Written by: Dave Cantrell
Hailing out of Pesaro, Italy, Soviet Soviet have a ‘waste no time’ ethos on new album Fate (Felte). Picking up resolutely from where 2011’s EP compilation Summer, Jesus left off, opening track “Ecstacy” hits the ground sprinting with a post-punk grace, Alessandro Ferri’s drums in nimble thunder mode, bass and guitar crashing in all melodic and deft, singer (and guitarist) Alessandro Constantini, in accentless English, presenting like a teenaged Peter Murphy. At the mid-song vocal bridge – and the guitar race toward the end – a sort of somber rambunctiousness presides, the band exuding a cool confidence that inspires by its very sound. Indeed, a vaulting hookery anchors all ten of the tracks on Fate and it’s easy to hear why Soviet Soviet got plucked from the crowded bustle of Bandcamp and given a general, label-backed release. It’s also the case that, for a listener like myself that’s hopelessly addicted to this template sound (think that gloomy delicious Joy Division sound pumped up with a chrome adrenalin), every song on here could have been named “Ecstacy.”
“Introspective Trip” nearly bursts from its own tightly-contained tension, Constantini’s guitar in a constant ghostly shimmy, the whole band piling atop one another for the last minute and a half, cacophony disguised as melody and vice versa. “Further” furthers the relentless joy of assault and may be the album’s most immediate track though that’s probably a ridiculous assertion since any track picked blindly could lead to that claim. “Gone Fast” trawls the lower extremities of sound with a (pardon the vague adjective) killer guitar hook, “No Lesson” drapes you in an intensified cathedral grandeur from the first beat, “1990” takes Hooky’s bass (in actual fact it’s Andrea Giometti) and feeds it some working man’s stimulants and just takes off from there and on and on we go.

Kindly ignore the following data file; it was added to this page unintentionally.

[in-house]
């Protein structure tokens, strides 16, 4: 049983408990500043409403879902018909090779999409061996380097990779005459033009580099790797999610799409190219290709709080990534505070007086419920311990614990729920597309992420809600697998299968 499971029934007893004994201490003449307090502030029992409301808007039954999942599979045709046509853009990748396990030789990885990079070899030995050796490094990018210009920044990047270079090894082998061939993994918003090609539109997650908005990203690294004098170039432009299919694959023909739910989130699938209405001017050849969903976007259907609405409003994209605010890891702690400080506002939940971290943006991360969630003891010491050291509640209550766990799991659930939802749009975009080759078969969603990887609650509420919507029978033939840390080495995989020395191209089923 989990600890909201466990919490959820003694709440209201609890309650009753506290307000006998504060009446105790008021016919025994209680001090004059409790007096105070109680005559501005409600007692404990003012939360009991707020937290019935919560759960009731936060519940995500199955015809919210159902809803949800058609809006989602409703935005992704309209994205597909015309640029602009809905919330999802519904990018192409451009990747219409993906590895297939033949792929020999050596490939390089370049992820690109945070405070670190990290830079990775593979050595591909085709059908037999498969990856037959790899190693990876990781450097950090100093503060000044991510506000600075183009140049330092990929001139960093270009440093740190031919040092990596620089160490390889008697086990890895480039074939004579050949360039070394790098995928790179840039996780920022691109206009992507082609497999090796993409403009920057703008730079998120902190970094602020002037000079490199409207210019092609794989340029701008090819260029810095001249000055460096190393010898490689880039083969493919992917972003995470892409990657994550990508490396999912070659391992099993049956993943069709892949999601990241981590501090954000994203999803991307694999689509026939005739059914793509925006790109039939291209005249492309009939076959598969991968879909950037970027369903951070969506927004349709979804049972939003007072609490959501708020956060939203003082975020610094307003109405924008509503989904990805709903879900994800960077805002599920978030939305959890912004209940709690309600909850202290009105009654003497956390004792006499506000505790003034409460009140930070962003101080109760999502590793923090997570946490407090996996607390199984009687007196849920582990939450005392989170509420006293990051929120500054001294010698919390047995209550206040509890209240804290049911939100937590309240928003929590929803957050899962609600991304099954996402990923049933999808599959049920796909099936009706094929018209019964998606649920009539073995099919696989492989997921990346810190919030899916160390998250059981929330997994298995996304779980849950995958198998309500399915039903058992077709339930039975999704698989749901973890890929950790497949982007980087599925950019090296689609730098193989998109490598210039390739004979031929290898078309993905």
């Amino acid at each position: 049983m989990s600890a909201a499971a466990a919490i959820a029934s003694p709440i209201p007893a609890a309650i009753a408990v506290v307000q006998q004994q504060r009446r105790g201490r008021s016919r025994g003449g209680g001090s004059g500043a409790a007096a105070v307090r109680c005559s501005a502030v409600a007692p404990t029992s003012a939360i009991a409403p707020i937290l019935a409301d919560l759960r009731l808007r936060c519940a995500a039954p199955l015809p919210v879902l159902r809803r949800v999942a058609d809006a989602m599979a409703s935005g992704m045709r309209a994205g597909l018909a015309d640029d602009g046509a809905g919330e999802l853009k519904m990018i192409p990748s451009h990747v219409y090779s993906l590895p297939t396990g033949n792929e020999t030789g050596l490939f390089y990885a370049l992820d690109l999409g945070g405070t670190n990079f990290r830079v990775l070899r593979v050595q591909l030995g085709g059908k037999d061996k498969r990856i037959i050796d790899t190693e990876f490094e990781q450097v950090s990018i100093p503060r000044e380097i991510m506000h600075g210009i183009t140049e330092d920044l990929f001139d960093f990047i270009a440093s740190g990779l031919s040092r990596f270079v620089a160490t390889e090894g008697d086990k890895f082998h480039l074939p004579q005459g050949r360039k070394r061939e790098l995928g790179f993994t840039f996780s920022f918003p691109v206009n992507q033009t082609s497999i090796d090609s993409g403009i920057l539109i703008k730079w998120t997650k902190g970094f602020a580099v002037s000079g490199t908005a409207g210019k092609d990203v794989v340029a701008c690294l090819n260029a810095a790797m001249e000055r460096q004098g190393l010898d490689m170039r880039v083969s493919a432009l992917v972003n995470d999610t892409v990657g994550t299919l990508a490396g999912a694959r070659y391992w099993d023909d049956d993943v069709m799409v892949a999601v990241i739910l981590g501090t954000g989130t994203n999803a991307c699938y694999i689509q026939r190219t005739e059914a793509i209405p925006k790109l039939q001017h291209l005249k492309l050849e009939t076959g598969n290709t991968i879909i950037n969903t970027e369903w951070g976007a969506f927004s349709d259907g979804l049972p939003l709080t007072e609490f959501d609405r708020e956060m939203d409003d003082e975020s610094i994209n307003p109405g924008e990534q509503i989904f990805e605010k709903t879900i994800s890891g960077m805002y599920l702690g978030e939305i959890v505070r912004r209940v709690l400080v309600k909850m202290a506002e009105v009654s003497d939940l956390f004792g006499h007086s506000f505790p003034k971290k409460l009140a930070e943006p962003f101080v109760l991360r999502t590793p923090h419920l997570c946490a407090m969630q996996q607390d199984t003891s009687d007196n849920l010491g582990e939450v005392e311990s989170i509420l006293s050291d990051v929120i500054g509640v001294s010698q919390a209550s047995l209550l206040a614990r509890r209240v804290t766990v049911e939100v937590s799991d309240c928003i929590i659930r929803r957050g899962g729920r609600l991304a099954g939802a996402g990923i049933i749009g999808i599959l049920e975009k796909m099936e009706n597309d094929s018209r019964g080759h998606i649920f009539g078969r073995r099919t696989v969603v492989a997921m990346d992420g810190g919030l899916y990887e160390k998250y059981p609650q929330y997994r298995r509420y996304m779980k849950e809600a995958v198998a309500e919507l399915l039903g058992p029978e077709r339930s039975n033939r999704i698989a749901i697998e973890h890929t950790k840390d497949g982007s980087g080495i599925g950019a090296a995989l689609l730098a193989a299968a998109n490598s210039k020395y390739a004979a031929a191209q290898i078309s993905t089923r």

In post-punk terms you’re not going to find a lot of variance with Soviet Soviet – like many bands in the current wave there’s not much of a taste for experimentation nor the influx of, say, funk – but with a sound and vision this focused and muscular, this deeply satisfying, such concerns, for the time being anyway, get left behind in the pure throbbing rush of blood to the head and the heart.
A constant curtain of shimmer attends this record but it’s punctuated by the dark and it shudders as if someone heard The Sound deep inside their most utter Soundness and thought ‘That’s just not heavy enough.’ The Italian (gender-inclusive) Savages? You won’t hear me say that but anyone that does ain’t that far off.
Skip across the Ionian and the approach is decidedly more diverse. More Teutonic in nature than Hellenic (whatever that would be – anyway, there aren’t any bouzoukis involved), art-punk noiseniks The Callas, acerbically helmed by brothers Aris and Lakis Ionas, who, after negotiating successful careers in more visual media are branching out into audio, have, with the help of Grinderman Jim Sclavunos, produced a relentlessly satisfying debut in I Am Vertical (Inner Ear).